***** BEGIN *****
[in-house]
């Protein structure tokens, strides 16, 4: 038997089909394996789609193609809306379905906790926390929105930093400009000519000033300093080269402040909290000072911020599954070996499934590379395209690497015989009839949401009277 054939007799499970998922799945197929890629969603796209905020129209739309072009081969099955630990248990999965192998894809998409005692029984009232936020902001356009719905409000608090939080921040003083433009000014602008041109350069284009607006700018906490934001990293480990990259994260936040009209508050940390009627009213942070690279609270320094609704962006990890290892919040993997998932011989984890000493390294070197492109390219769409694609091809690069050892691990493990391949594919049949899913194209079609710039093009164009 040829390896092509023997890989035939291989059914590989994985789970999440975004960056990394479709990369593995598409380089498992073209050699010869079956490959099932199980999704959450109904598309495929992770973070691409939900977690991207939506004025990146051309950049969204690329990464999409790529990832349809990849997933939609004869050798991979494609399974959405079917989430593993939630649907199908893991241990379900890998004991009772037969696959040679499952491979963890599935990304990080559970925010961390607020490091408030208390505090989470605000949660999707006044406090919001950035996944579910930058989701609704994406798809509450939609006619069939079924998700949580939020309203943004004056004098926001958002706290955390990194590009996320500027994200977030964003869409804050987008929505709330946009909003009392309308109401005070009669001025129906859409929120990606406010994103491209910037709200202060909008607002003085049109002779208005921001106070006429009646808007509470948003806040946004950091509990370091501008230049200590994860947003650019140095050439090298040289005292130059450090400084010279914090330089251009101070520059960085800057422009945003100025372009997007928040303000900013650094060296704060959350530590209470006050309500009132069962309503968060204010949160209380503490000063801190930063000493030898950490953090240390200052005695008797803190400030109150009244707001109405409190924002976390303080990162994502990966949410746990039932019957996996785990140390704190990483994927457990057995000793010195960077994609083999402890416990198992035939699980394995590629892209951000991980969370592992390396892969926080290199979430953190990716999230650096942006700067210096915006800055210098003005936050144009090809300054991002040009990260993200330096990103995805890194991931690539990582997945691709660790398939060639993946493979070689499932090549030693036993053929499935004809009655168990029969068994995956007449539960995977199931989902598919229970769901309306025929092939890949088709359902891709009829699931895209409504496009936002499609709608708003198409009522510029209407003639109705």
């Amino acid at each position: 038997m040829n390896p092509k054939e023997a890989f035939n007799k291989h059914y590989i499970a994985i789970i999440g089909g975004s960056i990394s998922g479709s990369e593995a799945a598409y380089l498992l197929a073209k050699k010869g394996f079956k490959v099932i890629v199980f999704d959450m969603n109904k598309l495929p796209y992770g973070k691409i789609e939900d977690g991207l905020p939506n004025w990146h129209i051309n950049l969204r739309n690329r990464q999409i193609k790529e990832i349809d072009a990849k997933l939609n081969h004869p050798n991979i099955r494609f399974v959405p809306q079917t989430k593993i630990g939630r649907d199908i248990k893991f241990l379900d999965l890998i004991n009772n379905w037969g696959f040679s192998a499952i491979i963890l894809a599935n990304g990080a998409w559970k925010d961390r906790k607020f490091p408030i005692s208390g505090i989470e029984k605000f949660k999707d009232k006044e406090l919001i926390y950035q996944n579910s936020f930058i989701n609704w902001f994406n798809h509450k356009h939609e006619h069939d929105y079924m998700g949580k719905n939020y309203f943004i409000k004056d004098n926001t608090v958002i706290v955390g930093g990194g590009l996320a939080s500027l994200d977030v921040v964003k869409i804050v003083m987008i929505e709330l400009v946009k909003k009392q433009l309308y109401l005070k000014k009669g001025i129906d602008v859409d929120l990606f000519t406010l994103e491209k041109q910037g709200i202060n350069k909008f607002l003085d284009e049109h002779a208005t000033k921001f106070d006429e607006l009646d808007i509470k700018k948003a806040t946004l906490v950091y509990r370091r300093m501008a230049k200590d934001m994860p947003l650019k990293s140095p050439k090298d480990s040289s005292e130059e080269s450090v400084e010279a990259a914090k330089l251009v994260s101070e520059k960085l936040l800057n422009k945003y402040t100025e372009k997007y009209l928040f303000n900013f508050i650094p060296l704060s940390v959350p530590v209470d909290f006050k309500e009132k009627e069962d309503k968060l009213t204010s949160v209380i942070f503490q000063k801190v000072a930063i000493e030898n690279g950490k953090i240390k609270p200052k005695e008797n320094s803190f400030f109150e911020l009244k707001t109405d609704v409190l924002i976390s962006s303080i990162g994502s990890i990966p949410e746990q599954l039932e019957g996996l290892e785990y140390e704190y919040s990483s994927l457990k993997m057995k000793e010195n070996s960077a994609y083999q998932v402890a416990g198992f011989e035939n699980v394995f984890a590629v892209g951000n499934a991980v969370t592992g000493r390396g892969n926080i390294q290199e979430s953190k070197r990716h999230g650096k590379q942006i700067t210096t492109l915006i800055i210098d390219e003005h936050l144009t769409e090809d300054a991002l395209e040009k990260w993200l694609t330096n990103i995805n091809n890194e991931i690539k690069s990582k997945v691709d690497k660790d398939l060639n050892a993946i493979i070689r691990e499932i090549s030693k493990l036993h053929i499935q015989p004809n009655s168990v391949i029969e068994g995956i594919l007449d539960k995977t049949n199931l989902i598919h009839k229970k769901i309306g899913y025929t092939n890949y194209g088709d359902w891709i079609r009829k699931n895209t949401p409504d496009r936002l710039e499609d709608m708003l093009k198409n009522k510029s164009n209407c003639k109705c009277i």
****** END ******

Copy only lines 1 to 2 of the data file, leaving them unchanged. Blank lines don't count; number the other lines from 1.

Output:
[in-house]
């Protein structure tokens, strides 16, 4: 038997089909394996789609193609809306379905906790926390929105930093400009000519000033300093080269402040909290000072911020599954070996499934590379395209690497015989009839949401009277 054939007799499970998922799945197929890629969603796209905020129209739309072009081969099955630990248990999965192998894809998409005692029984009232936020902001356009719905409000608090939080921040003083433009000014602008041109350069284009607006700018906490934001990293480990990259994260936040009209508050940390009627009213942070690279609270320094609704962006990890290892919040993997998932011989984890000493390294070197492109390219769409694609091809690069050892691990493990391949594919049949899913194209079609710039093009164009 040829390896092509023997890989035939291989059914590989994985789970999440975004960056990394479709990369593995598409380089498992073209050699010869079956490959099932199980999704959450109904598309495929992770973070691409939900977690991207939506004025990146051309950049969204690329990464999409790529990832349809990849997933939609004869050798991979494609399974959405079917989430593993939630649907199908893991241990379900890998004991009772037969696959040679499952491979963890599935990304990080559970925010961390607020490091408030208390505090989470605000949660999707006044406090919001950035996944579910930058989701609704994406798809509450939609006619069939079924998700949580939020309203943004004056004098926001958002706290955390990194590009996320500027994200977030964003869409804050987008929505709330946009909003009392309308109401005070009669001025129906859409929120990606406010994103491209910037709200202060909008607002003085049109002779208005921001106070006429009646808007509470948003806040946004950091509990370091501008230049200590994860947003650019140095050439090298040289005292130059450090400084010279914090330089251009101070520059960085800057422009945003100025372009997007928040303000900013650094060296704060959350530590209470006050309500009132069962309503968060204010949160209380503490000063801190930063000493030898950490953090240390200052005695008797803190400030109150009244707001109405409190924002976390303080990162994502990966949410746990039932019957996996785990140390704190990483994927457990057995000793010195960077994609083999402890416990198992035939699980394995590629892209951000991980969370592992390396892969926080290199979430953190990716999230650096942006700067210096915006800055210098003005936050144009090809300054991002040009990260993200330096990103995805890194991931690539990582997945691709660790398939060639993946493979070689499932090549030693036993053929499935004809009655168990029969068994995956007449539960995977199931989902598919229970769901309306025929092939890949088709359902891709009829699931895209409504496009936002499609709608708003198409009522510029209407003639109705």